Egyptian youth rally and march to demand an end to the dictatorial rule of the US-backed Supreme Military Council. Over 30 people have died since November 18, 2011., a photo by Pan-African News Wire File Photos on Flickr.
Egyptians call for million-man march
Fri Nov 25, 2011 2:31AM GMT
Fireworks lite up the sky above Cairo's Tahrir Square during protests against Egypt's military rulers late on November 24, 2011.
Protesters against Egypt's military rulers continue to occupy Cairo's main Tahrir Square, calling this time for a million-man march.
They piled up pressure on the ruling Supreme Council of the Armed Forces (SCAF) with an overwhelming show of people power on Friday, Reuters reported.
About a week of continued protests saw the Army killing 41 people in its confrontations with the outraged public.
Large numbers of demonstrators spent Thursday night in the square ahead of the mass rally planned to take place after the Friday Prayers.
Pro-democracy protesters said Friday was the last chance for the ruling junta to hand over power to a civilian power structure and return to the barracks.
In addition, the Egyptian Independent Trade Union Federation called for a workers' march to the square and a labor rights group called for a general strike to back the protests.
Earlier in the day, former Egyptian Prime Minister Kamal Ganzouri accepted a request from the military rulers to form a transitional government.
Ganzouri said that he had agreed to lead a national salvation government after meeting with the head of SCAF Field Marshal Mohamed Hussein Tantawi.
After the popular revolution that toppled former Egyptian dictator Hosni Mubarak in February, Ganzuri publically distanced himself from his former higher-up -- a move that tipped him as a potential candidate to lead the transitional government.
Caretaker Prime Minister Essam Sharaf and his cabinet resigned on Monday after three consecutive days of protests in Tahrir Square against SCAF's refusal to hand over power to a civilian government.
25 November 2011
Last updated at 01:27 ET
Egypt prepares for mass Friday rally ahead of poll
Friday's planned protest has been dubbed the 'Friday of the last chance'
Protesters in Cairo are preparing to hold another mass rally to demand that Egypt's military rulers step aside.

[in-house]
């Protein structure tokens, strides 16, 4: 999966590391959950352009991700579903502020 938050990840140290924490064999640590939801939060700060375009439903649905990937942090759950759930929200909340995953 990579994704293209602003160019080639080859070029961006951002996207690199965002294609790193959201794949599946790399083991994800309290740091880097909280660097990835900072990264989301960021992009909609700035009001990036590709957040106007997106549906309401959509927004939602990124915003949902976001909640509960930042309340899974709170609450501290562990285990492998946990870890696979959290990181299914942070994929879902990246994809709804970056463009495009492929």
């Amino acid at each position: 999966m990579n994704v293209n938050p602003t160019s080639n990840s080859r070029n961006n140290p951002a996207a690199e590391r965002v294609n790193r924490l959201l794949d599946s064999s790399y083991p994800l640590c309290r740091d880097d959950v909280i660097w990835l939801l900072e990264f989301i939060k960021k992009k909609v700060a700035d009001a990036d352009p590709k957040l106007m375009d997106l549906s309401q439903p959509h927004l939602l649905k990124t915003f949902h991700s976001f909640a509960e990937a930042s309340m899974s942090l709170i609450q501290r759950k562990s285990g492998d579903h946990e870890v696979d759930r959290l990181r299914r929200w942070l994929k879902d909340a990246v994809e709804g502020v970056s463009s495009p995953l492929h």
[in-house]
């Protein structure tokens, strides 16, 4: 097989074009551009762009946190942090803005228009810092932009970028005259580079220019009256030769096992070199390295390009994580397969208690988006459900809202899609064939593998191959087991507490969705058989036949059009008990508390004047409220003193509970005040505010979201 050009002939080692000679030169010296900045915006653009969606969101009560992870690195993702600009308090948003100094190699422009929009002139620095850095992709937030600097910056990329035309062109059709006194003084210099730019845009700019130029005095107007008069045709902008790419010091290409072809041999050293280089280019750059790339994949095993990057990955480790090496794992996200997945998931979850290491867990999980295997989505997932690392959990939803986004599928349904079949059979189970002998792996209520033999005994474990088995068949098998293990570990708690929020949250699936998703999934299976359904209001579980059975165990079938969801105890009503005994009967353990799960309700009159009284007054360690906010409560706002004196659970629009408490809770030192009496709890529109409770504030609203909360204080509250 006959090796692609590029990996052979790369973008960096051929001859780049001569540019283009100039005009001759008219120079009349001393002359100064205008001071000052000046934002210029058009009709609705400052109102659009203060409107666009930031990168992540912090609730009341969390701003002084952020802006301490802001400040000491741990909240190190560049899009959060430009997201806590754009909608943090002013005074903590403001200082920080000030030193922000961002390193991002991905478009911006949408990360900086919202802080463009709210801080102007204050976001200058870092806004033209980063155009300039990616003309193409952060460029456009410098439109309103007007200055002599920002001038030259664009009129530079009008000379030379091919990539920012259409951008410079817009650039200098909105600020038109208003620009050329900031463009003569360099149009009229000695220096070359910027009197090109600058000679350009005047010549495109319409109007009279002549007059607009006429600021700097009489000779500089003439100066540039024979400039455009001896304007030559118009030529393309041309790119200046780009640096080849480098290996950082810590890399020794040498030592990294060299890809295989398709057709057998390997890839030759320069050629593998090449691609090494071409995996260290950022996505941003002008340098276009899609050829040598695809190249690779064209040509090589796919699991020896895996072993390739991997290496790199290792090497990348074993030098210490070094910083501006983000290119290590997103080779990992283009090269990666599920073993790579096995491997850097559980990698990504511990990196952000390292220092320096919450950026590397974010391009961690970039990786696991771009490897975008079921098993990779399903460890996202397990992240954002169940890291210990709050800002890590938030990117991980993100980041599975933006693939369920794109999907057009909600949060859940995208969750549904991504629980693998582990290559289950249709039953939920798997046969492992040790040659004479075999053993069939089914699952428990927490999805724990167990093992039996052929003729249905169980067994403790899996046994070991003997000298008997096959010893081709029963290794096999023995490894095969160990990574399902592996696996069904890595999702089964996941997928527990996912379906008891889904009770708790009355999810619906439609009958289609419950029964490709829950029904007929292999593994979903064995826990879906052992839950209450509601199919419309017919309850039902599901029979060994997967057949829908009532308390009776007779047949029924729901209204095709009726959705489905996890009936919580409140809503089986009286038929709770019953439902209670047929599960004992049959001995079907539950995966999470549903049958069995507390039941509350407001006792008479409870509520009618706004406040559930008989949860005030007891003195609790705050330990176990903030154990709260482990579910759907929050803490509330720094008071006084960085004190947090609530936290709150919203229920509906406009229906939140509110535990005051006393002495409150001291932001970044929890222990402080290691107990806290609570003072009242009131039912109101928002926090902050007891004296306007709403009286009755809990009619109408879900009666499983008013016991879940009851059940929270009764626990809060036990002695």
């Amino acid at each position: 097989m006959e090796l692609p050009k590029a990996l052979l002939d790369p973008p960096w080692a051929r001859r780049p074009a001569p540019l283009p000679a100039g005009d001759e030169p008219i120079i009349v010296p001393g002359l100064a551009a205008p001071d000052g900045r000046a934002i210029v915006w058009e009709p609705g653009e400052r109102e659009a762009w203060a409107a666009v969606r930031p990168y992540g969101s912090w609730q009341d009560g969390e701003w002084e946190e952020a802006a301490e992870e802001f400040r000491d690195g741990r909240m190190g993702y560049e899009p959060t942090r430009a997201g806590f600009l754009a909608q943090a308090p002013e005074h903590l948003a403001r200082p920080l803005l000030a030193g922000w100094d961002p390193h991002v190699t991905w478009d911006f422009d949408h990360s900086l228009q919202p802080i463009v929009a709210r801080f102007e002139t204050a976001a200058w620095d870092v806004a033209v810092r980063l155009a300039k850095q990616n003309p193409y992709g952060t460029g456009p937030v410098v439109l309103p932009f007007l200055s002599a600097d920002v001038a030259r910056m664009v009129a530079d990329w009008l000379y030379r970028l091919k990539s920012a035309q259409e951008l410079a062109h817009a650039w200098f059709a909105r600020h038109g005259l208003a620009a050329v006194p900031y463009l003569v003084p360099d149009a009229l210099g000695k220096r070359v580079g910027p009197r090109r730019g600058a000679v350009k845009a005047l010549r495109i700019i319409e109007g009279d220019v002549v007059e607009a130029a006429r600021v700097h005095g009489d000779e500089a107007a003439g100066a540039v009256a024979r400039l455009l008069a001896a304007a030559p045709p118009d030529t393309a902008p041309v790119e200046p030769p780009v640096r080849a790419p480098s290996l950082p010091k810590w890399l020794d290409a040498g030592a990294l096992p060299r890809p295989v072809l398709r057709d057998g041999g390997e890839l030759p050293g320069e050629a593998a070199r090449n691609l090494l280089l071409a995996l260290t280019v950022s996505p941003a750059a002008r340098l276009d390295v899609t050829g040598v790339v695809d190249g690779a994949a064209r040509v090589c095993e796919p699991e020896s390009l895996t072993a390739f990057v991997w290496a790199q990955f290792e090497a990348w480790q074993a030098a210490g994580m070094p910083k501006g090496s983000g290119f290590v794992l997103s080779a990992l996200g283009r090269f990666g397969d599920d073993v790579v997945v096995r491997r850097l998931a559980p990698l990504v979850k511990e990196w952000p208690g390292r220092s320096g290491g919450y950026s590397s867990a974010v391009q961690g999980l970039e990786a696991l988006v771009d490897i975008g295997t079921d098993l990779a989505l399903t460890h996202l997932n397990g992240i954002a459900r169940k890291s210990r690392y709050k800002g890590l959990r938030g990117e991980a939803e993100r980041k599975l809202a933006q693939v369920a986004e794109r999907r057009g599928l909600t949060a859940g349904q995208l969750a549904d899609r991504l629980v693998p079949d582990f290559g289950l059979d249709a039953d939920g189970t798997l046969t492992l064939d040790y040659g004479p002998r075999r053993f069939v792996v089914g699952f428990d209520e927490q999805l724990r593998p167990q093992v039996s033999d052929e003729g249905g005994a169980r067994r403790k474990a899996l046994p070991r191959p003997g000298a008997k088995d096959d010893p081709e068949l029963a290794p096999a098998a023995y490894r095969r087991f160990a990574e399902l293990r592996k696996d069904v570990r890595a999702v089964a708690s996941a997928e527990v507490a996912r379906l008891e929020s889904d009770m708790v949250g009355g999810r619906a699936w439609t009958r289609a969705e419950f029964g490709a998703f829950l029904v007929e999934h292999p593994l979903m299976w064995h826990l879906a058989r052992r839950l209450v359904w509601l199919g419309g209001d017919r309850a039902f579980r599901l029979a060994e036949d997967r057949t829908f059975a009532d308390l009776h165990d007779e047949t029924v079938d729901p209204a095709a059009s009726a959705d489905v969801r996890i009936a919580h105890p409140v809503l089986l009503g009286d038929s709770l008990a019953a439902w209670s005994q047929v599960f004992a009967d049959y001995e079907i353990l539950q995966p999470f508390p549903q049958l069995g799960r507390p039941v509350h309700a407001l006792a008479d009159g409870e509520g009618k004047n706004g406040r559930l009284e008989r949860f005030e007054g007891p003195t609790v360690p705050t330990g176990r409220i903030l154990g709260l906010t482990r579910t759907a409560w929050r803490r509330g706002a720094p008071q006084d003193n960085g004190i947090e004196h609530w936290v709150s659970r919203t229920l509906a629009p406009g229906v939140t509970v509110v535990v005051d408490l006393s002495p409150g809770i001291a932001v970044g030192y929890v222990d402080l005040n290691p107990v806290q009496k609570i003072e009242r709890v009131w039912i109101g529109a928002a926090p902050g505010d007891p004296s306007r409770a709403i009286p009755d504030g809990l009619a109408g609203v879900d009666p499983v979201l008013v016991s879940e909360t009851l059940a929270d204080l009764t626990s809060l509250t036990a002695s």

The demonstrators are demanding the postponement of parliamentary elections due to start on Monday.
The previous military-appointed civilian cabinet resigned earlier this week in the wake of violent protests in Cairo and other cities.
State media has reported that Egypt's army appointed ex-Prime Minister Kamal Ganzouri to form a new government.
The Supreme Council of the Armed Forces (Scaf) is overseeing a transition to civilian rule following the ousting of President Hosni Mubarak in February.
But, despite promises by the council to speed up the process, many Egyptians fear they intend to cling to power.
The news of the reported appointment of Mr Ganzouri - who headed Egypt's government from 1996 to 1999 under Mr Mubarak - has not been welcomed by many.
"For the second time, we are going to depend upon the old guard of Mubarak's regime. Why we do not give chance for the young, instead of those people who are 80 years old?" one protester in Cairo's Tahrir Square, Suhir Nadim, told Reuters news agency.
"Appointing Ganzouri is a crisis for the revolution. We must remain in Tahrir," another protester, 44-year-old Hossam Amer, told Reuters.
Activists, many of whom spent the night in the square, are calling Friday "the last chance" for Egyptians to demand an immediate transfer to civilian rule.
The Egyptian Independent Trade Union Federation called for a march to Tahrir Square while another labour rights group called for a general strike to back the protests.
The health ministry said 41 people had died in the violence, state television reported early on Friday, according to Reuters.
The military council has offered its condolences, as well as compensation to families of the dead.
"What we want to hear is when they are leaving," protester Khaled Mahmoud told the Associated Press news agency.
AdvertisementThe BBC's Jeremy Bowen says although clashes have subsided, tension remains high around Cairo
Much of the violence has taken place in a street leading from Tahrir Square to the interior ministry. Soldiers have now set up barricades of cement, metal bars and barbed wire to separate protesters and security forces.
A media watchdog group has recommended that news outlets should temporarily stop sending women to Egypt, after two reports of sexual assaults on female journalists.
Reporters Without Borders said a French journalist was the latest victim, attacked on Thursday while she worked in Cairo.
Yet many Egyptians want elections to go ahead unhindered and the main opposition group, the Muslim Brotherhood, is not supporting the protests.
State newspaper al-Ahram said on its website that Mr Ganzouri, 78, had agreed in principle to lead a "national salvation government" after meeting Field Marshal Mohamed Hussein Tantawi, the head of Scaf.
Mr Ganzouri, who distanced himself from Mr Mubarak's regime, has been suggested as a possible presidential candidate.
During his term as prime minister, he was known as the "minister of the poor" because he was seen as representing the less well-off, and he remains popular with Egyptians, the BBC's Yolande Knell says.